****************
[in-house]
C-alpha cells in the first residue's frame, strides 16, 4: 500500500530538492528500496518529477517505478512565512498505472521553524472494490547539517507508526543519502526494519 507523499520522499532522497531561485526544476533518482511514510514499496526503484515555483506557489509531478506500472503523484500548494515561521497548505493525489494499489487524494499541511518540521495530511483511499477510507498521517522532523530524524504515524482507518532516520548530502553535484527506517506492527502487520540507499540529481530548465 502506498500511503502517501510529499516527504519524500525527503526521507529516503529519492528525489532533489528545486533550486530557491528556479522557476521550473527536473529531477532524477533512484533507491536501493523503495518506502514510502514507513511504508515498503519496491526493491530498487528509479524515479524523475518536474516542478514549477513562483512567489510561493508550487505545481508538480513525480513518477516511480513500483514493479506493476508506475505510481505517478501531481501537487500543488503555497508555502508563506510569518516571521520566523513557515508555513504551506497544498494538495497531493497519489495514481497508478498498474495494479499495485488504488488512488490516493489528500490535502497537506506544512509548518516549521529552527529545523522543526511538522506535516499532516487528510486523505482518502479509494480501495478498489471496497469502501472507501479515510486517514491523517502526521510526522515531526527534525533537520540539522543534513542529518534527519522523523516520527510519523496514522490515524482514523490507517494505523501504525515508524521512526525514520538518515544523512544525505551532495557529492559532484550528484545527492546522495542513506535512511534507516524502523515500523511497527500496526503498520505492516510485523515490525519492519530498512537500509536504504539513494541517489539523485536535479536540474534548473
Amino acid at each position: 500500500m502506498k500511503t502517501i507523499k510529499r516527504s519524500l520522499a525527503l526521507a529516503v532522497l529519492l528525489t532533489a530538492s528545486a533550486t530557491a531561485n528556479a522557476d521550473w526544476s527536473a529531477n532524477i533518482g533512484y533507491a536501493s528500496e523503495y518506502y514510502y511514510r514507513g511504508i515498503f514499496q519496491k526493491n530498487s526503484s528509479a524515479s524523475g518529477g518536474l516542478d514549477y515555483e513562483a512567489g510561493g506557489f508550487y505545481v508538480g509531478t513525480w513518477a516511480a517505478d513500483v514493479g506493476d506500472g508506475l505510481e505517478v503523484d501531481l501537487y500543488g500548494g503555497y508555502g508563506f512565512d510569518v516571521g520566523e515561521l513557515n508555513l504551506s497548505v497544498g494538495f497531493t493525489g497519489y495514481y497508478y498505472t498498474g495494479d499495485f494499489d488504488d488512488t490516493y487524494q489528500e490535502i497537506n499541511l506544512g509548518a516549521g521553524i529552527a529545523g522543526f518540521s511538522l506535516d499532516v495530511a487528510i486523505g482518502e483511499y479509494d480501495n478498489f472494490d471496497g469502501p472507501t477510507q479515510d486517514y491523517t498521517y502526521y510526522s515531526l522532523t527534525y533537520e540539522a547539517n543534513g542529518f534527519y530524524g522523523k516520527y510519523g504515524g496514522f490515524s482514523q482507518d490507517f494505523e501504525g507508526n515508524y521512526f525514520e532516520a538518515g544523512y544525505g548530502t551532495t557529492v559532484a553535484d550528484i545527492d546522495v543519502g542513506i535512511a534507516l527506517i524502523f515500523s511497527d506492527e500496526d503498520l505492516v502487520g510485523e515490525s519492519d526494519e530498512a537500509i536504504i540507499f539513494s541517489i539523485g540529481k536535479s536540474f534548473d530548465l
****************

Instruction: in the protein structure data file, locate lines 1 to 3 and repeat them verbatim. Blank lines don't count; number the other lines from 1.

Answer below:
[in-house]
C-alpha cells in the first residue's frame, strides 16, 4: 500500500530538492528500496518529477517505478512565512498505472521553524472494490547539517507508526543519502526494519 507523499520522499532522497531561485526544476533518482511514510514499496526503484515555483506557489509531478506500472503523484500548494515561521497548505493525489494499489487524494499541511518540521495530511483511499477510507498521517522532523530524524504515524482507518532516520548530502553535484527506517506492527502487520540507499540529481530548465 502506498500511503502517501510529499516527504519524500525527503526521507529516503529519492528525489532533489528545486533550486530557491528556479522557476521550473527536473529531477532524477533512484533507491536501493523503495518506502514510502514507513511504508515498503519496491526493491530498487528509479524515479524523475518536474516542478514549477513562483512567489510561493508550487505545481508538480513525480513518477516511480513500483514493479506493476508506475505510481505517478501531481501537487500543488503555497508555502508563506510569518516571521520566523513557515508555513504551506497544498494538495497531493497519489495514481497508478498498474495494479499495485488504488488512488490516493489528500490535502497537506506544512509548518516549521529552527529545523522543526511538522506535516499532516487528510486523505482518502479509494480501495478498489471496497469502501472507501479515510486517514491523517502526521510526522515531526527534525533537520540539522543534513542529518534527519522523523516520527510519523496514522490515524482514523490507517494505523501504525515508524521512526525514520538518515544523512544525505551532495557529492559532484550528484545527492546522495542513506535512511534507516524502523515500523511497527500496526503498520505492516510485523515490525519492519530498512537500509536504504539513494541517489539523485536535479536540474534548473
Amino acid at each position: 500500500m502506498k500511503t502517501i507523499k510529499r516527504s519524500l520522499a525527503l526521507a529516503v532522497l529519492l528525489t532533489a530538492s528545486a533550486t530557491a531561485n528556479a522557476d521550473w526544476s527536473a529531477n532524477i533518482g533512484y533507491a536501493s528500496e523503495y518506502y514510502y511514510r514507513g511504508i515498503f514499496q519496491k526493491n530498487s526503484s528509479a524515479s524523475g518529477g518536474l516542478d514549477y515555483e513562483a512567489g510561493g506557489f508550487y505545481v508538480g509531478t513525480w513518477a516511480a517505478d513500483v514493479g506493476d506500472g508506475l505510481e505517478v503523484d501531481l501537487y500543488g500548494g503555497y508555502g508563506f512565512d510569518v516571521g520566523e515561521l513557515n508555513l504551506s497548505v497544498g494538495f497531493t493525489g497519489y495514481y497508478y498505472t498498474g495494479d499495485f494499489d488504488d488512488t490516493y487524494q489528500e490535502i497537506n499541511l506544512g509548518a516549521g521553524i529552527a529545523g522543526f518540521s511538522l506535516d499532516v495530511a487528510i486523505g482518502e483511499y479509494d480501495n478498489f472494490d471496497g469502501p472507501t477510507q479515510d486517514y491523517t498521517y502526521y510526522s515531526l522532523t527534525y533537520e540539522a547539517n543534513g542529518f534527519y530524524g522523523k516520527y510519523g504515524g496514522f490515524s482514523q482507518d490507517f494505523e501504525g507508526n515508524y521512526f525514520e532516520a538518515g544523512y544525505g548530502t551532495t557529492v559532484a553535484d550528484i545527492d546522495v543519502g542513506i535512511a534507516l527506517i524502523f515500523s511497527d506492527e500496526d503498520l505492516v502487520g510485523e515490525s519492519d526494519e530498512a537500509i536504504i540507499f539513494s541517489i539523485g540529481k536535479s536540474f534548473d530548465l